As our nation remains divided on many issues, Sister Valerie Zottola offers thoughtful suggestions for beginning a dialogue about emotional policies. As volunteer coordinator at Casa San José, Sister Valerie originally emailed this note to the organization’s ‘Friends and Amigas’ in response to the separation of families at our border, but her advice to listen and respect one another remains relevant no matter the policy or stance.
If you know of someone — just one person — who is in support of this policy; invite them into a conversation with you about it, perhaps over a cup of coffee or tea.
- Pray for the grace to be respectful and open.
- LISTEN without trying to build up defensive arguments against any of the points they are making, trying to understand their point of view. This will not be easy.
- RESPECT the person; pay more attention to the “person” than to what they are saying. And, then, of course, share your point of view.
You may or may not be able to do this, especially in such an emotionally charged time; but if you are, it could be a significant step in trying to build understanding and mutual respect. . . putting one more building block in that bridge that so divides us, as a country.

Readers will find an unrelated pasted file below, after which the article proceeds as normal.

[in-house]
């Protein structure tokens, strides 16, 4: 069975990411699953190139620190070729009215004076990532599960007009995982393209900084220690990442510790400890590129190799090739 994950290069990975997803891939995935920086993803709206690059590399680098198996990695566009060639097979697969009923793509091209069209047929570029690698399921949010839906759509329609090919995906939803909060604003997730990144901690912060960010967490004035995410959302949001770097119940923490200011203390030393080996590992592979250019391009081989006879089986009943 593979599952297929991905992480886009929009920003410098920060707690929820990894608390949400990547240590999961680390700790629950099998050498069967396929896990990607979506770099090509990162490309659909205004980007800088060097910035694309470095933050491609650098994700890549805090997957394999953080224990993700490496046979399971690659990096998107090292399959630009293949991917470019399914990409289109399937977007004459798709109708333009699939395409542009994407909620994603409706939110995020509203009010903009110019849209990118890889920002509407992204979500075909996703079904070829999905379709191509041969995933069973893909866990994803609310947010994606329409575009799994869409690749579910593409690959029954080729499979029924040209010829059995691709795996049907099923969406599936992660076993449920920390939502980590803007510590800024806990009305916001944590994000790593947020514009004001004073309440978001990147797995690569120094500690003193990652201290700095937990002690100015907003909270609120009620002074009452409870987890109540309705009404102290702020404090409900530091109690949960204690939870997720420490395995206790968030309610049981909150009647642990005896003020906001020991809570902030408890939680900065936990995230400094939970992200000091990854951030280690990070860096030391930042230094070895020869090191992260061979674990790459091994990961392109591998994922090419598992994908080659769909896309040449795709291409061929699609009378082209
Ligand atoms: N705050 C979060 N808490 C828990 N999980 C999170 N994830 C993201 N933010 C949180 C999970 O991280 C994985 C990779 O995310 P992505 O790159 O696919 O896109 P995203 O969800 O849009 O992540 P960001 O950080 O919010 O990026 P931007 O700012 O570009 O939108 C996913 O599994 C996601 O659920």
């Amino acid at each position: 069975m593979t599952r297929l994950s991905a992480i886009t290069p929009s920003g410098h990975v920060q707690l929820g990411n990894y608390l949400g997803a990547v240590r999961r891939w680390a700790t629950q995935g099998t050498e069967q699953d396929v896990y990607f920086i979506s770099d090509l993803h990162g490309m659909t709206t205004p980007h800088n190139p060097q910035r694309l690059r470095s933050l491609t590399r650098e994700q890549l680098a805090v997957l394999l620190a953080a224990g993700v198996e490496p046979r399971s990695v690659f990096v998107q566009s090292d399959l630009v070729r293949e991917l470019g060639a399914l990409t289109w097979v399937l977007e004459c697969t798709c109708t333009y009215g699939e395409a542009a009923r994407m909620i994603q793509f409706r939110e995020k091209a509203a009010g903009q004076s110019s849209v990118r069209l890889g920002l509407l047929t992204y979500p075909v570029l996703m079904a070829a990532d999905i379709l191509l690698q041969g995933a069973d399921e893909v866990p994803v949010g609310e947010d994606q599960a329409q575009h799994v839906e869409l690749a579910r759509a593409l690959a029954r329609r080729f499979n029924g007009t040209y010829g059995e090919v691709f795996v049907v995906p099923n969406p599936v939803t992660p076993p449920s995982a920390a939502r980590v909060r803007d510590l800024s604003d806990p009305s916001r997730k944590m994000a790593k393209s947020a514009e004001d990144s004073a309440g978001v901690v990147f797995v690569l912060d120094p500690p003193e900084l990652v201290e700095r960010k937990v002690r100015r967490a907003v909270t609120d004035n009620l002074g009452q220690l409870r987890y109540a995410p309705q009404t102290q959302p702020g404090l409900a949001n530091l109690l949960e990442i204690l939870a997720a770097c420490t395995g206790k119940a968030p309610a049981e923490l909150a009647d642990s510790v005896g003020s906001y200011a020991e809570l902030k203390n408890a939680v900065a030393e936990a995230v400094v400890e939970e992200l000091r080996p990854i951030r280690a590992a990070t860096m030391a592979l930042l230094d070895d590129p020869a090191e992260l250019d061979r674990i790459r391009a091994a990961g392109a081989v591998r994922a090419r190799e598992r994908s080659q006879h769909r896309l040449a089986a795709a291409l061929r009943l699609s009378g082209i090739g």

Don’t feel discouraged if you leave with no resolution. Try your best, though, to leave with mutual respect. Oftentimes, such conversations are only the “beginning” in transforming one’s thinking; the planting of seeds, that only God knows how/when they will flower.
Once again, IF you feel able to do this, it could be valuable; but don’t hesitate to admit to yourself, that right now may not be the best time for you to engage in such a conversation.
“You have heard that it was said ‘You shall love your neighbor and hate your enemy.’ But I say to you, Love your enemies and pray for those persecuting…” -Matthew 5: 43-44
If you are interested in learning more about the work of Casa San José we invite you to view this film by Nick Schapiro that highlights the organization’s outreach to Pittsburgh’s Latino community.